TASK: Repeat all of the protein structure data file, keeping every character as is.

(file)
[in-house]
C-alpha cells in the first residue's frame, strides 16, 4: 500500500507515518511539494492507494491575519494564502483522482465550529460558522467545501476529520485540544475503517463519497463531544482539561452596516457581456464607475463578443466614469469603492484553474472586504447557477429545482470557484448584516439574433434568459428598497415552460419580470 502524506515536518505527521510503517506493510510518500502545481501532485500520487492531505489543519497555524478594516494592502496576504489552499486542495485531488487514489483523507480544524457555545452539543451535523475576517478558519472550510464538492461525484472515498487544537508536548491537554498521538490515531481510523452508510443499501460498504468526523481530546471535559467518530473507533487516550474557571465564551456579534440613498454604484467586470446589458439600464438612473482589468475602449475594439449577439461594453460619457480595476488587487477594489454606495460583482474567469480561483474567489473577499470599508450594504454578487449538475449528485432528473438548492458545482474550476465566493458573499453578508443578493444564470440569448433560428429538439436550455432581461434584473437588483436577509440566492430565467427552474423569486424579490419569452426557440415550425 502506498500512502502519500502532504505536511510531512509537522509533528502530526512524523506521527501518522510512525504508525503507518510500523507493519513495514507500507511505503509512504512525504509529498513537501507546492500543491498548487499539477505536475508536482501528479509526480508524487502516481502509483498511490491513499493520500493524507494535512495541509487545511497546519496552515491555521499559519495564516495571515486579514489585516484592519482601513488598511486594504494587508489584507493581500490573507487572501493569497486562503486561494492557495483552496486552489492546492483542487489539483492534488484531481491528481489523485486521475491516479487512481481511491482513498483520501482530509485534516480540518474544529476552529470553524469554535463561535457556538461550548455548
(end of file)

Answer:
[in-house]
C-alpha cells in the first residue's frame, strides 16, 4: 500500500507515518511539494492507494491575519494564502483522482465550529460558522467545501476529520485540544475503517463519497463531544482539561452596516457581456464607475463578443466614469469603492484553474472586504447557477429545482470557484448584516439574433434568459428598497415552460419580470 502524506515536518505527521510503517506493510510518500502545481501532485500520487492531505489543519497555524478594516494592502496576504489552499486542495485531488487514489483523507480544524457555545452539543451535523475576517478558519472550510464538492461525484472515498487544537508536548491537554498521538490515531481510523452508510443499501460498504468526523481530546471535559467518530473507533487516550474557571465564551456579534440613498454604484467586470446589458439600464438612473482589468475602449475594439449577439461594453460619457480595476488587487477594489454606495460583482474567469480561483474567489473577499470599508450594504454578487449538475449528485432528473438548492458545482474550476465566493458573499453578508443578493444564470440569448433560428429538439436550455432581461434584473437588483436577509440566492430565467427552474423569486424579490419569452426557440415550425 502506498500512502502519500502532504505536511510531512509537522509533528502530526512524523506521527501518522510512525504508525503507518510500523507493519513495514507500507511505503509512504512525504509529498513537501507546492500543491498548487499539477505536475508536482501528479509526480508524487502516481502509483498511490491513499493520500493524507494535512495541509487545511497546519496552515491555521499559519495564516495571515486579514489585516484592519482601513488598511486594504494587508489584507493581500490573507487572501493569497486562503486561494492557495483552496486552489492546492483542487489539483492534488484531481491528481489523485486521475491516479487512481481511491482513498483520501482530509485534516480540518474544529476552529470553524469554535463561535457556538461550548455548